With the scores level between Ireland and the host nation, on three apiece, the final Group One race of the meeting can tilt things in favour of the raiders.
In the Golden Jubilee Stakes Dandy Boy (3.45) returns to the scene of his finest hour, over the same course and distance in the Wokingham Handicap on the equivalent card last year. Though sent off at 33-1 that day, his performance under a big weight compared pretty favourably with that registered by the Group One sprinters in this race. Moreover he actually remains relatively unexposed in this discipline, having previously spent most of his career at longer distances.
Dandy Boy’s initial elevation to this level did not work out. He became bogged down in heavy ground in the July Cup, and then lacked the speed for a bare five furlongs in the Nunthorpe Stakes. But he shaped very well behind Society Rock at Haydock, finishing fast for fourth in a race dominated by those closer to a relatively modest gallop. Having failed to show his form in a couple of races on synthetic surfaces during the winter, Dandy Boy signalled a return to form in his rehearsal at the Curragh last month and looks good value at 16-1.
Society Rock, the 2011 winner, commands obvious respect after defying a penalty in the Duke Of York Stakes on his reappearance, not least in the hands of a trainer with such a brilliant touch at this meeting. But Hawkeyethenoo, third in the Wokingham last year, was hampered before closing for fourth at York; and the third home, Gordon Lord Byron, is also eligible to close the gap.
If there is a future Golden Jubilee candidate in the Wokingham this time round it could well be Rex Imperator (4.25). A progressive sprinter for Roger Charlton, he made a solitary start – too free over a mile in Dubai – for David Nicholls before joining William Haggas. He made a luminously promising debut for his new stable when second at Doncaster three weeks ago, over seven furlongs, striking for home off a strong pace before excusably running dry in the closing stages. Reverting to six today, he looks as solid a prospect as you could hope to find in what is always a frantic stampede.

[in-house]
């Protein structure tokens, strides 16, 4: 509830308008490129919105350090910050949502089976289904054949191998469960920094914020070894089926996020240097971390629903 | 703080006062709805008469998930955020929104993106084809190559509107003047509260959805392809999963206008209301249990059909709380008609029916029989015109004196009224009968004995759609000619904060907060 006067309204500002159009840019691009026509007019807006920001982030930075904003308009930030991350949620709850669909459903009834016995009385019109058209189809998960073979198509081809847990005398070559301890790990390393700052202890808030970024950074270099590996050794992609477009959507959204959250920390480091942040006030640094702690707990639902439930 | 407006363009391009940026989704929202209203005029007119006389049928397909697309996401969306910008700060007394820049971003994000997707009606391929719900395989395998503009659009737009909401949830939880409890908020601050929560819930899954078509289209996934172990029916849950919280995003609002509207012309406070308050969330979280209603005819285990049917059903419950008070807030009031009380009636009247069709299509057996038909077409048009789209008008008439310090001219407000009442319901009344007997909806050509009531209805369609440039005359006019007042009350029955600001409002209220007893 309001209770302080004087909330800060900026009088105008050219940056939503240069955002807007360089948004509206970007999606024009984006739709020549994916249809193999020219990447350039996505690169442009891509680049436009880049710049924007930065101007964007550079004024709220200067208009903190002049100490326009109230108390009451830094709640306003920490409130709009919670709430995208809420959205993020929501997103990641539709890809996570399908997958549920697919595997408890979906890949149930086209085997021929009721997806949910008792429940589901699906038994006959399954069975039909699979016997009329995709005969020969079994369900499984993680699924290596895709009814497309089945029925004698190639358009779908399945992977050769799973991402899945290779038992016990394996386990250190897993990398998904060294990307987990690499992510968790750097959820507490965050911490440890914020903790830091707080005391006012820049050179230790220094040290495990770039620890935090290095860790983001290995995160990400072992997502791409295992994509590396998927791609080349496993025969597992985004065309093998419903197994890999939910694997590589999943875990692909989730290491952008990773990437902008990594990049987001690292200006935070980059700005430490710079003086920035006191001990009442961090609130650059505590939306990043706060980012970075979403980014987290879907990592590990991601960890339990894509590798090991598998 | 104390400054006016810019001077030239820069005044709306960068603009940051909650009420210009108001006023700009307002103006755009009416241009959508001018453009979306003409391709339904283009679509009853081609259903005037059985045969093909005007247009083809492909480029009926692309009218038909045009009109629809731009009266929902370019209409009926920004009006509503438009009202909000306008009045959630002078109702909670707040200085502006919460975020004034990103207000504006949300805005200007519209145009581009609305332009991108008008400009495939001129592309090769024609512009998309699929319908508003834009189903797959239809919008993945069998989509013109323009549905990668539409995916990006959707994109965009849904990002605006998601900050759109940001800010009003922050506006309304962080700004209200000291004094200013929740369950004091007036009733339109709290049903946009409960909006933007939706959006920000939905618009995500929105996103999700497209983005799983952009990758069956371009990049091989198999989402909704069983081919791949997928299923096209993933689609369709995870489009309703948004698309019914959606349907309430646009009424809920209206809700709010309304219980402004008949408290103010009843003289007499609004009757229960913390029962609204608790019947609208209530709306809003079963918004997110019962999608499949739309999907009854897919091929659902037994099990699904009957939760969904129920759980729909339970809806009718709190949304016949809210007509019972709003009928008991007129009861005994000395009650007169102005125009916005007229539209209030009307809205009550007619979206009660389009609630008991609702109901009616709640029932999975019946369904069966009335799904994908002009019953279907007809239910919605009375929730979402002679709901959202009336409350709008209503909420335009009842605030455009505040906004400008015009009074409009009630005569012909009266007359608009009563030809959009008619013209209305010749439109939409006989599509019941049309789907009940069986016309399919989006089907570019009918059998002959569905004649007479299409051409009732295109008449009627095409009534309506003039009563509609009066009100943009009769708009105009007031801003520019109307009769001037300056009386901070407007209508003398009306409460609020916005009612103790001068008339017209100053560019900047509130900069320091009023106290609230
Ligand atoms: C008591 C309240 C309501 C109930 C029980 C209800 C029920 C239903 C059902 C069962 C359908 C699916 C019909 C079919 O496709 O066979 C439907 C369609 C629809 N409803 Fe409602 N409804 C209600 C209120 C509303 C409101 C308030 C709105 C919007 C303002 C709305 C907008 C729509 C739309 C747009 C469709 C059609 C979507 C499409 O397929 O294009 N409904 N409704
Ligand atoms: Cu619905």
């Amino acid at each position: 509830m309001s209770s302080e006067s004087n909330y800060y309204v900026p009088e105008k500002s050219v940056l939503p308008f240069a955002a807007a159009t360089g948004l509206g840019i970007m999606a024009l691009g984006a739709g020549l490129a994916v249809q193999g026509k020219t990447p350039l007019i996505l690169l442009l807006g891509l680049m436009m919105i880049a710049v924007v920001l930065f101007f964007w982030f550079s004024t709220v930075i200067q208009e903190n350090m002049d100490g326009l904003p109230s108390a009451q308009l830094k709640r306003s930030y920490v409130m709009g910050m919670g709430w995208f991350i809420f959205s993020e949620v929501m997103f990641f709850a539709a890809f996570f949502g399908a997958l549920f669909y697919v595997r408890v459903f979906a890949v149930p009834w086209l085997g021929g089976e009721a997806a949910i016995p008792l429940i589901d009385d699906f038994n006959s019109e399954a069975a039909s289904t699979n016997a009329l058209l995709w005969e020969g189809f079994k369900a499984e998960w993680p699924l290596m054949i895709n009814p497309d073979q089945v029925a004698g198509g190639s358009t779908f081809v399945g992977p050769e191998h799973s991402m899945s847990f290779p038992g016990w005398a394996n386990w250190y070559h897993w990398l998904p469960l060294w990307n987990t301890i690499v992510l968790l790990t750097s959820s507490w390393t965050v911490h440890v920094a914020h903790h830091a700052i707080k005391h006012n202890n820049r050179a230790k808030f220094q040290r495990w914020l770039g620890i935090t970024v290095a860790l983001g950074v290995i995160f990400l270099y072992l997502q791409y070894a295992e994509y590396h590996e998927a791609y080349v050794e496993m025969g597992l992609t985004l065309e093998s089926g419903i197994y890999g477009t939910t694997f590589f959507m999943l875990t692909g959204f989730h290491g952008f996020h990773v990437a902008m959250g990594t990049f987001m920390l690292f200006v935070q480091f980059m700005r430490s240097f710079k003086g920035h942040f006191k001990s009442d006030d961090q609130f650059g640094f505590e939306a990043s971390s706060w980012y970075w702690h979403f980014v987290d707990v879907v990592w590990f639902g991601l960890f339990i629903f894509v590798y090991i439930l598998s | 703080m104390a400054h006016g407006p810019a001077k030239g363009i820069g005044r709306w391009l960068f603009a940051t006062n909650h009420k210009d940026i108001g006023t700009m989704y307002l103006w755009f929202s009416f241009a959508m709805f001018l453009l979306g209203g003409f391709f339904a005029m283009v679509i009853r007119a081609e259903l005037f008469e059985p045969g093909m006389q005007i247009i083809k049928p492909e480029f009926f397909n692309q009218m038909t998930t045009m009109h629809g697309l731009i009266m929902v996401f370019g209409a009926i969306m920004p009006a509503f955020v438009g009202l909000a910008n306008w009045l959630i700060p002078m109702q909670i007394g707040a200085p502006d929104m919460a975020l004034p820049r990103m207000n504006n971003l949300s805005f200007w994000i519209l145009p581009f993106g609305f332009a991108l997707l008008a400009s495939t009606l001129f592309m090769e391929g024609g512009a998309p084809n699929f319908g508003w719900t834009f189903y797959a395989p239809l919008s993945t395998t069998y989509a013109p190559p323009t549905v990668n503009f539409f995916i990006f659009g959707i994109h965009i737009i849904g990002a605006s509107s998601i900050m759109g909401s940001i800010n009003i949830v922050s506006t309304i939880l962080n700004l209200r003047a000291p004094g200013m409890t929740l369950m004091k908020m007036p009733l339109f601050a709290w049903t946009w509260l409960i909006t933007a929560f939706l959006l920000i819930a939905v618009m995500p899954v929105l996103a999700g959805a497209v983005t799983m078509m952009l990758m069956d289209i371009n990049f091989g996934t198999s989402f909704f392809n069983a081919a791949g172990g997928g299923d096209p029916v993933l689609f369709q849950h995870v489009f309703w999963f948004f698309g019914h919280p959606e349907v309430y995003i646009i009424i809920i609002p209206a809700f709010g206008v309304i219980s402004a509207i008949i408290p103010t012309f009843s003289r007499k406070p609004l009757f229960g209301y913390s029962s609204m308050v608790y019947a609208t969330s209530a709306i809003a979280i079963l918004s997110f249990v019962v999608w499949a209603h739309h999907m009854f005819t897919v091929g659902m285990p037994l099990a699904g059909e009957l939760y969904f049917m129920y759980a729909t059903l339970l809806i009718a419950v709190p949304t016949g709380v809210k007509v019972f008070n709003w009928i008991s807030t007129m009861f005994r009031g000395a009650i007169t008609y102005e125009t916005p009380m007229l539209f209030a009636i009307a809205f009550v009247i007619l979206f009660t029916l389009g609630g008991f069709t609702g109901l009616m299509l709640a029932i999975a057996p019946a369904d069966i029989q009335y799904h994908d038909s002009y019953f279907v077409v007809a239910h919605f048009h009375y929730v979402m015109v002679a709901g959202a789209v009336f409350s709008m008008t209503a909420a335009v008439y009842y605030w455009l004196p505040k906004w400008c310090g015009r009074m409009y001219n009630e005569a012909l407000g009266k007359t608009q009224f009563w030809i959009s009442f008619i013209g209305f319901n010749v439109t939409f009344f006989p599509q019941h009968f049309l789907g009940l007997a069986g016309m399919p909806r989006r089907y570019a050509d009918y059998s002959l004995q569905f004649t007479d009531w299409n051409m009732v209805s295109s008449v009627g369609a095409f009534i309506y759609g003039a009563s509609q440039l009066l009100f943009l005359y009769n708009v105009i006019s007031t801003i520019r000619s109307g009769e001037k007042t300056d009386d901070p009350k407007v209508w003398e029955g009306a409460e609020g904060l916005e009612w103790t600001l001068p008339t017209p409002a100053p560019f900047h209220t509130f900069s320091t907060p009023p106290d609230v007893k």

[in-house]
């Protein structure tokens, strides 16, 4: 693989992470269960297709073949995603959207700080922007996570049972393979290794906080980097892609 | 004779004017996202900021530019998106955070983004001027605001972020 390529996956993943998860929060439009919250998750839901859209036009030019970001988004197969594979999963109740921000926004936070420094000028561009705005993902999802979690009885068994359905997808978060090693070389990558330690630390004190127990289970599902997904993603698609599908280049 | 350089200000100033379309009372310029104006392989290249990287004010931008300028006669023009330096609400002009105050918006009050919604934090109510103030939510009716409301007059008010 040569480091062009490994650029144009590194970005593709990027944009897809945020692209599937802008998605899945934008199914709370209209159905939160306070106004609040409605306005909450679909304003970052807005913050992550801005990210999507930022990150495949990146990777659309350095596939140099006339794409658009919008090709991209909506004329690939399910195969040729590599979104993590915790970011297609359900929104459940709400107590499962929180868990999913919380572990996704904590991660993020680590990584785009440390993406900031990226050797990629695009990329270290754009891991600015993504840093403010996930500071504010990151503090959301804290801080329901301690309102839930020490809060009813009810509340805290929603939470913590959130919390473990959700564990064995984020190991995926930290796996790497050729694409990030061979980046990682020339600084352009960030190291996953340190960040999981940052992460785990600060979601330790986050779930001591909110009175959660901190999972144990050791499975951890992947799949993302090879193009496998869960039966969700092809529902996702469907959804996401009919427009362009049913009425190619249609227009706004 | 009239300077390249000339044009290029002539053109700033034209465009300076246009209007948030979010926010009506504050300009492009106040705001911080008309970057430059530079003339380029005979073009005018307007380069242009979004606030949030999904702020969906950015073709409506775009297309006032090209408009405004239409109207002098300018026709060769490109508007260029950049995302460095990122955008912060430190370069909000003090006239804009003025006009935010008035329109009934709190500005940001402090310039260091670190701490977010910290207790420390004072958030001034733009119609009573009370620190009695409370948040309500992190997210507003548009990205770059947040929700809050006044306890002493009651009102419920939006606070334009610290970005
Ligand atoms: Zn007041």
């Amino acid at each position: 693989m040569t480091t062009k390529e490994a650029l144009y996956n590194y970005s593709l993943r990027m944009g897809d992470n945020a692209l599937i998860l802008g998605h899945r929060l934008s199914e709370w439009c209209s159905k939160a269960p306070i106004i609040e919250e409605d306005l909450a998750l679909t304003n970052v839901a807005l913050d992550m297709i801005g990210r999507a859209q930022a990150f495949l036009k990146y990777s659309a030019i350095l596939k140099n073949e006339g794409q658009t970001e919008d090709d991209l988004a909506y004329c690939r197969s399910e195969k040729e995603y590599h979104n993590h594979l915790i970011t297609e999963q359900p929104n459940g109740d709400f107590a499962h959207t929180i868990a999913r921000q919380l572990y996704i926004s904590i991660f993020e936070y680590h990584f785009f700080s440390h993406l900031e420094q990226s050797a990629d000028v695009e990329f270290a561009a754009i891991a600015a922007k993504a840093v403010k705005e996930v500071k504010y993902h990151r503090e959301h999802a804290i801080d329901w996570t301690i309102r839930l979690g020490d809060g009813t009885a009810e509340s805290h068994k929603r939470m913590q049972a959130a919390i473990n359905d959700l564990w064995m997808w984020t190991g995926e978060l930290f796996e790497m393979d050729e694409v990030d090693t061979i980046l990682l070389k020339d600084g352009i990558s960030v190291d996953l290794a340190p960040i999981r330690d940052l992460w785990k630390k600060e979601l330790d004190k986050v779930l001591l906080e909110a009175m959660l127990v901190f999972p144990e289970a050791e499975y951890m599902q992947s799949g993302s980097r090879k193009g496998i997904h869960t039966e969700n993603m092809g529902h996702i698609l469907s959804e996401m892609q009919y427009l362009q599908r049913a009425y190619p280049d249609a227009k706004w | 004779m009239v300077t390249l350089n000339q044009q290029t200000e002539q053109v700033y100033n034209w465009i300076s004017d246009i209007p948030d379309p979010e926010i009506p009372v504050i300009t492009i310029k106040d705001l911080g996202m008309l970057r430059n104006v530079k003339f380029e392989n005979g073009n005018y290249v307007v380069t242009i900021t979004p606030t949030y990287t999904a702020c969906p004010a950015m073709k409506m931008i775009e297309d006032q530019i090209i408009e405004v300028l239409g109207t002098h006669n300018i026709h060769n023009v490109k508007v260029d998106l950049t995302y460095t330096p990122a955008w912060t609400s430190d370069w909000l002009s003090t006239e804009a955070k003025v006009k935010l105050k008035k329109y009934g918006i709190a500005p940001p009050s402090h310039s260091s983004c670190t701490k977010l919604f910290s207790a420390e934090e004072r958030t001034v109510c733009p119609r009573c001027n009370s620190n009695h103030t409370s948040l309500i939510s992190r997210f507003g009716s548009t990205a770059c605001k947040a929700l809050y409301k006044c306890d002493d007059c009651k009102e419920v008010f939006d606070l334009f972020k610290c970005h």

Haggas also saddles a tempting one in the final handicap of the meeting, in Stencive, but a brutal draw instead encourages interest in Lahaag (5.00). Miles clear of the rest when an excellent second on his return at the Dante meeting, he could improve again stepped up to this trip for the first time and is berthed towards the inside.
Sir John Hawkwood (3.05) has a conspicuously progressive profile relative to some of his rivals for the Hardwicke Stakes, while Friendship and Bunker (2.30) represent stables with formidable depth against which to measure their eligibility for the Chesham. The curtain comes down with the Queen Alexandra Stakes, where Shahwardi (5.35) remains the class act despite an unnervingly poor effort on his return.
Chris Mcgrath’s Nap
Madrasa (2.40 Redcar)
Nardin (5.15 Newmarket)
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